C.N. Bovee commented that, “There is probably no hell for authors in the next world — they suffer so much from critics and publishers in this,” while Christopher Hampton was astute enough to observe that, “Asking a working writer what he thinks about critics is like asking a lamppost how it feels about dogs.”

Though I am nowhere near as vehement or vitriolic in my dislike of critics (and I have found, routinely, that they have actually been extraordinarily kind), it does nevertheless raise a question about criticism.  I think it is safe to say that there is criticism and there is review, and they are entirely different subjects.

Somerset Maugham was quick to point out that, “There are three rules for writing. Unfortunately, no one can agree what they are,” which explains why one book is loved, and another hated.  Criticism, even review, is utterly subjective.  By its nature, by its perspective, it can never be anything other.  In an attempt to edify a potential reader regarding the ‘likes’ of a book, a fair reviewer or critic is bound by the nature of the task to illuminate also the ‘dislikes’.  Sometimes a critic might be an unpublished author.  Here we sometimes encounter an attitude influenced by sour grapes.  An author – dented and disillusioned by critical slant – might be well served to appreciate Sibelius’ comment when he said, “Pay no attention to what the critics say; no statue has ever been erected to a critic.”  Also Jean Kerr who advised that when confronted by an absolutely infuriating review it is sometimes helpful for the victim to do a little personal research on the critic. Is there any truth to the rumor that he had no formal education beyond the age of eleven? In any event, is he able to construct a simple English sentence? Do his participles dangle? When moved to lyricism does he write “I had a fun time”? Was he ever arrested for burglary?

It is true that writing is one of the only professions where no one considers you ridiculous if you earn no money.  But that does not mean it is an ignoble or ill-advised profession.  A philosopher once said that a culture was only as great as its dreams, and its dreams were dreamed by artists.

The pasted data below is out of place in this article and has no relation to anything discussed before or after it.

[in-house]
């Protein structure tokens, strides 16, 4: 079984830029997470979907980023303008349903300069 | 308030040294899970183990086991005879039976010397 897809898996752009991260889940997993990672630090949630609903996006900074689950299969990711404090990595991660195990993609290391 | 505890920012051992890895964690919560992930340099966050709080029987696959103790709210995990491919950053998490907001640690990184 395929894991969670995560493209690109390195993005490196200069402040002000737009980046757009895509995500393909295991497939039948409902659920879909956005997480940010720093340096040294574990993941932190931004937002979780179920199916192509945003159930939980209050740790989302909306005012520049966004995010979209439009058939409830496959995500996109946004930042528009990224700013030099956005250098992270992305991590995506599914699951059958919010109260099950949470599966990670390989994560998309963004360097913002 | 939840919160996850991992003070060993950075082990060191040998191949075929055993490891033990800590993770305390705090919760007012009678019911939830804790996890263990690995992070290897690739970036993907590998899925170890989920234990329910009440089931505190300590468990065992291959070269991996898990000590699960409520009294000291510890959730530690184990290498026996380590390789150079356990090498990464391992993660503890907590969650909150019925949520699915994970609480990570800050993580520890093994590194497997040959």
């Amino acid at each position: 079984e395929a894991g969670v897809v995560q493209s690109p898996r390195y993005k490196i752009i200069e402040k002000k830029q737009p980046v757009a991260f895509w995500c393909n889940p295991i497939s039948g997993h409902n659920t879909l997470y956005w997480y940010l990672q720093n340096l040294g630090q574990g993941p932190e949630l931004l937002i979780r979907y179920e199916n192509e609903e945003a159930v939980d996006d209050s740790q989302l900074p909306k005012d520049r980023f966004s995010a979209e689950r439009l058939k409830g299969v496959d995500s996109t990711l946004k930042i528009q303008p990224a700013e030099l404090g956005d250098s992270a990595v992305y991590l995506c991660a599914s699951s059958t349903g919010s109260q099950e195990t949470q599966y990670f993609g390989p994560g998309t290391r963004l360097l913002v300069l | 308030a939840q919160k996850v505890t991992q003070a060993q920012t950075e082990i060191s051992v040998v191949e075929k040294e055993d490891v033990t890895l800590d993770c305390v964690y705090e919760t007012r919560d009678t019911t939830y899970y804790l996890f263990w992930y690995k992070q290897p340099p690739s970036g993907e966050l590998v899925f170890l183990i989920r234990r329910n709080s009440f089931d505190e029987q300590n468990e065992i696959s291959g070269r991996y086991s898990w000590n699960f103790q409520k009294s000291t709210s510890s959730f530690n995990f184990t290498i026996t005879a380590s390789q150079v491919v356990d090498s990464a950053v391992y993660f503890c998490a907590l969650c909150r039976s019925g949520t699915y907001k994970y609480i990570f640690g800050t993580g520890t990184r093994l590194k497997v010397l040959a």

Telling stories is as old as speech, and no less important.

Telling stories is a tradition, a heritage, a legacy…it is the past making its way toward the future in an effort to show us those things we have failed to learn by our own experience.

Telling stories is a hope that magic can be restored to an age that has almost forgotten.

I consider myself exceptionally fortunate to be a working writer. I consider it a privilege to be able to spend my time in the business of writing, and now I have accomplished at least some small degree of success I believe it is my duty to work as hard as possible to maintain the relationship I have established with my readers.  I believe that a reader and writer have a contract.  It is very simple.  A reader is asked for a small financial contribution, and then a larger contribution of time to read the book he or she has bought.  The writer’s clause dictates that he provide entertainment, perhaps education, some degree of enlightenment, but most of all that he convey the reader to some world, some universe, some reality that the reader would otherwise never experience.  If the writer fails to do this then he is in violation of the terms of his unspoken contract.  Readers are forgiving, but only for so long.  Violate that contract two times, perhaps three, and your reader will find another writer who works harder to maintain his end of the bargain.

So, aside from the work itself, aside from the reviews, the criticisms, the spats that one has with one’s editor when he smiles, nods resignedly, and says, “Perhaps it needs a little more work, eh?”…aside from all the extraneous additions to this trade, there is only one important factor to be taken into consideration: the reader.

We write for ourselves yes, but really we write for our readers.

We write because we don’t have the nerve to rob banks, of course, but truthfully we write for our readers.

So buy books – buy as many as you can – and then read them.  Not only will it entertain you, enlighten you, enchant and edify you, it will also keep writers off the streets.